Hate crime, domestic terrorism charges could be on the way for man accused of burning black churches

Hate crime, domestic terrorism charges could be on the way for man accused of burning black churches
This booking image released by the Louisiana Office of State Fire Marshal shows Holden Matthews, 21, who was arrested Thursday, April 11, 2019, in connection with suspicious fires at three historic black churches in southern Louisiana. Matthews faces three counts of simple arson of a religious building on the state charges. Federal investigators also were looking into whether hate motivated the fires. (Louisiana Office of State Fire Marshal via AP)

ST. LANDRY PARISH, LA (WAFB) - We’re learning more about the man police say set fire to three historically black churches in St. Landry Parish. The arrest is certainly helping that community rest a bit easier now, but many wonder if his charges really reflect the seriousness of the alleged crime.

The short answer is much more serious charges are likely on the way. A big deal was made Thursday about the music this suspect reportedly listened to. But does that even matter? A local attorney helps break down this case.

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“You have caused pain and you have caused hurt, but know this, you cannot destroy our faith. We can have church anywhere,” said Dana Nichols, ATF special agent in charge for New Orleans.

One by one, state and local leaders condemned the church burning incidents allegedly committed by Holden Matthews, 21. They also praised the community for standing strong in the face of evil.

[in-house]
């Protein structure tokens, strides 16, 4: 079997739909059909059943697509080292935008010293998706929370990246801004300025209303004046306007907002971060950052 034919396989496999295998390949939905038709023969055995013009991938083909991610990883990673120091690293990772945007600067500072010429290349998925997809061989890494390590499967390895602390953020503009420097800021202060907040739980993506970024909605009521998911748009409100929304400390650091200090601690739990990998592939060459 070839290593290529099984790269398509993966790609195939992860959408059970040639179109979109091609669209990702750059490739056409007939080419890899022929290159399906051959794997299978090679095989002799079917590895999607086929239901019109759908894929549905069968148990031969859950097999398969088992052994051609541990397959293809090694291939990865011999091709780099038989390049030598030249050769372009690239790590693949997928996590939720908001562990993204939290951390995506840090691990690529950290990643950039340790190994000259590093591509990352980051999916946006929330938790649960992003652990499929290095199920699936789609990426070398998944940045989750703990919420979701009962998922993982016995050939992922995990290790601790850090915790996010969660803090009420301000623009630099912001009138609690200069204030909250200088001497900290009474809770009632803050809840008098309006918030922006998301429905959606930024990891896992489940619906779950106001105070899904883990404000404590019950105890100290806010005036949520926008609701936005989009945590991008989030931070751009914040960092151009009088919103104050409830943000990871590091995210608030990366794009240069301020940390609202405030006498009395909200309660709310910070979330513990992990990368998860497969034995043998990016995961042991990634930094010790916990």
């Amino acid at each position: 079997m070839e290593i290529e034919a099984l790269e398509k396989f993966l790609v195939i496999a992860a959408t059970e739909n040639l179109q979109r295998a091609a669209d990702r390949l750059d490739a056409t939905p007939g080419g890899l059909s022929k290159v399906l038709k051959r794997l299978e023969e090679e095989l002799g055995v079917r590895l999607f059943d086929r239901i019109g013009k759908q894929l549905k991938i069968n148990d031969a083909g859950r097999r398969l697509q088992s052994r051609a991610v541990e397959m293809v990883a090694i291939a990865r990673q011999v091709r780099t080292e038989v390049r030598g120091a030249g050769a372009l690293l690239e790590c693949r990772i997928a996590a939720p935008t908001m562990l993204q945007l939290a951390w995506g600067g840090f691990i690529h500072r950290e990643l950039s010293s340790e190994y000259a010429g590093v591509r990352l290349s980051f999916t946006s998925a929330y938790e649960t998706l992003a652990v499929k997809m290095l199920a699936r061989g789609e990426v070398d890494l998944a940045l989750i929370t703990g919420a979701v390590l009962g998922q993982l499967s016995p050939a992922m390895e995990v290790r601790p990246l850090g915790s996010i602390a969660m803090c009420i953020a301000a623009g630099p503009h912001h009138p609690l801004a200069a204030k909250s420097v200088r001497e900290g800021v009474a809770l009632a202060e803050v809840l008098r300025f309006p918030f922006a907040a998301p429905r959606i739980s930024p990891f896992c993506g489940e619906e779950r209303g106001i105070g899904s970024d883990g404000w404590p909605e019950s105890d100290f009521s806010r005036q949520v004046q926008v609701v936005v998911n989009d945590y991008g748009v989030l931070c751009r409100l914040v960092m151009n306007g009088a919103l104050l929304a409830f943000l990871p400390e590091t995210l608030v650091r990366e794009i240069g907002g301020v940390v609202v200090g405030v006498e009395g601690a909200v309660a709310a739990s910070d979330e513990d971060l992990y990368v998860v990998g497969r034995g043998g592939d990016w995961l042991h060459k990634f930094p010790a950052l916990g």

“A lot of people want to make it a hate thing, but we don’t represent hate. We represent love,” said Gerald Toussaint, pastor at Mt. Pleasant Baptist Church, one of the churches burned.

But in the eyes of the law, it’s hate that federal prosecutors will now consider. So far, Matthews faces three charges of simple arson of a religious building. Baton Rouge attorney, Franz Borghardt, says the FBI will likely drop the hammer.

“The federal charges are going to be extremely serious. He could theoretically be charged with some kind of domestic terrorism. There are federal statutes that are hate crime in nature, so this young man has a long road ahead of him,” Borghardt said.

As they look for a motive, investigators say Matthews is involved with a type of music called “black metal.” But only one band in particular is linked to other church burning incidents. Borghardt says that association does not prove much.

“In litigation in the past about certain types of music and whether or not that creates a culture that is correlated with the crime, we’ve seen that in rap music, so it may not even be necessary. Using that he listened to that music, while again it incenses our conscious, it gets us angry, it may not be something that is necessary in the prosecution,” Borghardt said.

And while the case is just beginning, many of the victims have already moved on, condemning hate in all forms.

“We supposed to love everybody," said Roscoe Mallet, a member at St. Mary Baptist Church in Port Barre, another of the churches burned.

"If you can’t love him, don’t hate him. Don’t hate him,” said Letha Hardy, another parishioner at St. Mary.

These church members are choosing to forgive, hoping the suspect eventually comes around to their way of thinking.

“He didn’t stick God in there, but I’m gonna’ stick God to him. I’ma pray for him, from my heart, I’ma pray for him,” said Hardy.

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